Lives of the First World War

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Even while the First World War was still being fought, the newly-formed Imperial War Museum was asking the public to help it tell the story of the global conflict that shaped the world we live in today. The museum was formed not as a monument to military glory, but as a record of the toil and sacrifice of those who had served in uniform or worked on the home front. The vision for this record was that it would be so complete that every individual, man or woman, soldier, sailor, airman and civilian from across Britain and the Commonwealth would find a record of their contribution. But with millions of people involved, not everyone could be named. Many stories could not be told. Now, in the digital age, IWM can build the permanent digital memorial to the Lives of the First World War. By working together during the First World War centenary, we can piece together more than 8 million life stories, share them, and enable IWM to save them for future generations. It would be an extraordinary achievement if we could do this.

Sign up free to search or contribute to the Lives of the First World War project. Signing up is as easy as creating a free account with your email address and a password.

ww1-signup-free

Once you’ve completed your registration, you can create a profile by uploading an image, entering a brief bio and linking to your website or social media accounts.

My great uncle Hector Bulmer enlisted in the Canadian Expeditionary Force in 1915, a few days before his 16th birthday. He was one of countless boy soldiers who enlisted to help with the war effort, despite their tender years. Hector was shipped overseas but before he was sent to the front, his age was discovered. Initially he was to be discharged, but that order was rescinded and he spent two years in England in the camps. There is a full length article about Hector and the boy soldiers of WW1 on The Social Historian longform website.

I’ve decided to search for Hector on the Lives of the First World War website.

Life Story Page

 

Hector Bulmer’s CEF Enlistment record has been entered into the Lives of the First World War database, but according to his profile, no one has remembered him yet or made any further entries on his Life Story page. I’m going to make some entries on his page from my research. This is what his profile looked like when I first visited it.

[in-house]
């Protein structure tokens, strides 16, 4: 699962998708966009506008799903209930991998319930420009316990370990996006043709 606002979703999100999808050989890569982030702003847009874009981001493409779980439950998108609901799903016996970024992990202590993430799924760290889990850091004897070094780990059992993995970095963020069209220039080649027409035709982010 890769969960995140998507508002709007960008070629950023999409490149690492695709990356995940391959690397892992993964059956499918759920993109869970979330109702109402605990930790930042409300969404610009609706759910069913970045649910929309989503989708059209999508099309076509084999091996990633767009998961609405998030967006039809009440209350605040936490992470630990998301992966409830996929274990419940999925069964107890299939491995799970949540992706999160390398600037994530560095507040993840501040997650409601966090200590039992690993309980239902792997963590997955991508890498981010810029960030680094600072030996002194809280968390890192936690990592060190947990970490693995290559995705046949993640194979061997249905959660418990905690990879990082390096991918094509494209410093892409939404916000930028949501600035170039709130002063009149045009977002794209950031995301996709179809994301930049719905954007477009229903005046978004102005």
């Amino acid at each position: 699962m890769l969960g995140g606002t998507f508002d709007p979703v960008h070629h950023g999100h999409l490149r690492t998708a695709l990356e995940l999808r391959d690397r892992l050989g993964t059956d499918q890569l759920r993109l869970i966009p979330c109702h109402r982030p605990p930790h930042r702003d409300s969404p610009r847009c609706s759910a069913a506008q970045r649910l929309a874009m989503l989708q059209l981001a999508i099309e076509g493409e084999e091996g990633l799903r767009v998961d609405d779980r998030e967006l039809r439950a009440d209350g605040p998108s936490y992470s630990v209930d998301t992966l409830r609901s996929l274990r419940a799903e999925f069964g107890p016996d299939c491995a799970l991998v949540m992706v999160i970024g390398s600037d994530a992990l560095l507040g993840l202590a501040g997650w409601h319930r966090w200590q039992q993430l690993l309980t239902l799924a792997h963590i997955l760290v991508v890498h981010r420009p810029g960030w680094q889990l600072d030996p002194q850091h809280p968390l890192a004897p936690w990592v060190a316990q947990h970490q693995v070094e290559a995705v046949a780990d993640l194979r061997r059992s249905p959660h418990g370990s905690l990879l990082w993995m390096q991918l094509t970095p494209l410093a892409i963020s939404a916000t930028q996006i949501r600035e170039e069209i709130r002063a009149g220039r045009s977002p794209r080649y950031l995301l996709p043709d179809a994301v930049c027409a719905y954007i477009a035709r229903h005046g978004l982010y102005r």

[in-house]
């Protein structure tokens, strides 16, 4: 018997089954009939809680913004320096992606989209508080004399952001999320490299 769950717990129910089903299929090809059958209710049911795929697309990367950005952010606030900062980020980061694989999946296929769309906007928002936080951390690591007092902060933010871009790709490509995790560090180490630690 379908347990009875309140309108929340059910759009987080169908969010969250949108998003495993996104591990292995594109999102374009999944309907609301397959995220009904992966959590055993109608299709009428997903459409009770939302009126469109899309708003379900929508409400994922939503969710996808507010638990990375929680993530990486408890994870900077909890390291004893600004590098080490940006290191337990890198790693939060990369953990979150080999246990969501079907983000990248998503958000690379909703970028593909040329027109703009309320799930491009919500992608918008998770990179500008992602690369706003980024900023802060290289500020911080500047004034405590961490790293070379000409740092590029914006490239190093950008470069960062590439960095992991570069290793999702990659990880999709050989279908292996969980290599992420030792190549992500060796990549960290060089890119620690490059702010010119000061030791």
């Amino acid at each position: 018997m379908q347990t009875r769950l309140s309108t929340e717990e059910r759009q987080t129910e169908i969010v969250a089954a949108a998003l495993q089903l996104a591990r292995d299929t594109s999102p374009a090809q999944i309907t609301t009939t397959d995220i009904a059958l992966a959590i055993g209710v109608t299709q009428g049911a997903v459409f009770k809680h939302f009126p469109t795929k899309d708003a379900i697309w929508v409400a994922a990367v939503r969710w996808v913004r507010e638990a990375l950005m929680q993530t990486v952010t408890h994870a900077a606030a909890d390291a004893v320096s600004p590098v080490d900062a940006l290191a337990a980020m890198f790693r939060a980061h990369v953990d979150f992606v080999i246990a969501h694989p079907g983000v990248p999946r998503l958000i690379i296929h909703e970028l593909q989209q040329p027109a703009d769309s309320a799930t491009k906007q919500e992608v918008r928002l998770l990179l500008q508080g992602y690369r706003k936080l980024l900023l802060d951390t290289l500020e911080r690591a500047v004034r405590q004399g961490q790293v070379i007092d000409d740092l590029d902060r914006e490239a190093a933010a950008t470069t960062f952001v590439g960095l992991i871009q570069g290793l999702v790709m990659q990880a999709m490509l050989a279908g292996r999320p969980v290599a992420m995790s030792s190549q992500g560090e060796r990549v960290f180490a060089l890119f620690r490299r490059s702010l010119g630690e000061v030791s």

WW1 Profile for Hector Bulmer

 

I begin by clicking on the “Remembering” button so people can see that I have a connection to Hector by viewing who ‘remembered’ him. Next I select the ‘Add to Life Story’ button and I am taken to a 60 second tutorial on how and what to add to a life story:

  1. We’ll show the things you can add, and how to prove facts through evidence. We ask for evidence to ensure that Life Stories are a legacy for future generations.
  2. UPLOAD YOUR PHOTOS AND MEMORABILIA – Scan or photograph your pictures, medals, letters home, diaries, then upload them to your First World War connection’s Life Story.
  3. A LIFE IS MORE THAN FACTS AND FIGURES – What anecdotes have been passed down through your family? Have you found stories in historic records? Add them to their Life Story.
  4. FIND EVIDENCE IN OVER 300 MILLION RECORDS – Discover and connect official genealogy records of your ancestors. You can also refer to records you’ve found in other websites or publications.
  5. EVIDENCE CREATES A LEGACY FOR FUTURE GENERATIONS – Click on a piece of evidence, then add the facts it proves. Your contribution helps build their Permanent Digital Memorial.

I uploaded a few photographs from my collection and entered a ‘disputed fact’ for Hector’s birth date for review based on the birth certificate I uploaded. Since this conflicts with the previous information from Hector’s Attestation papers, I received a notice that it would be reviewed. I also uploaded an obituary for Hector from my archives and pasted an existing story I have for Hector into his timeline.

Hectors profile after

 

Hector Bulmer’s profile is now looking a little more complete and if anyone comes to view it, they will find the information that I uploaded. Adding the information was fairly straight forward although there do seem to be a few quirks in the forms. For one of my sources, I was trying to enter the date I accessed the information and I kept getting an error when trying to save the entry. Eventually, be elimination, I determined that the field could not accept digits, only alpha characters.

 

  • Overall 80 %
Summary

There are a number of other WW1 veterans in my family and I plan to come back and add more evidence and information for them as well but for now, I just searched their names and 'remembered them.'

Which ancestors of yours will you remember?

80% Great!

Barbara J Starmans is a social historian, freelance writer and obsessed genealogist living in Richmond Hill, Ontario, Canada and has been doing genealogical research for the past 35 years. She is a graduate of the National Institute for Genealogical Studies in Toronto, Canada with professional learning certificates in General Methodology and in English Records and recently become an instructor for them with an intermediate course on Social History.

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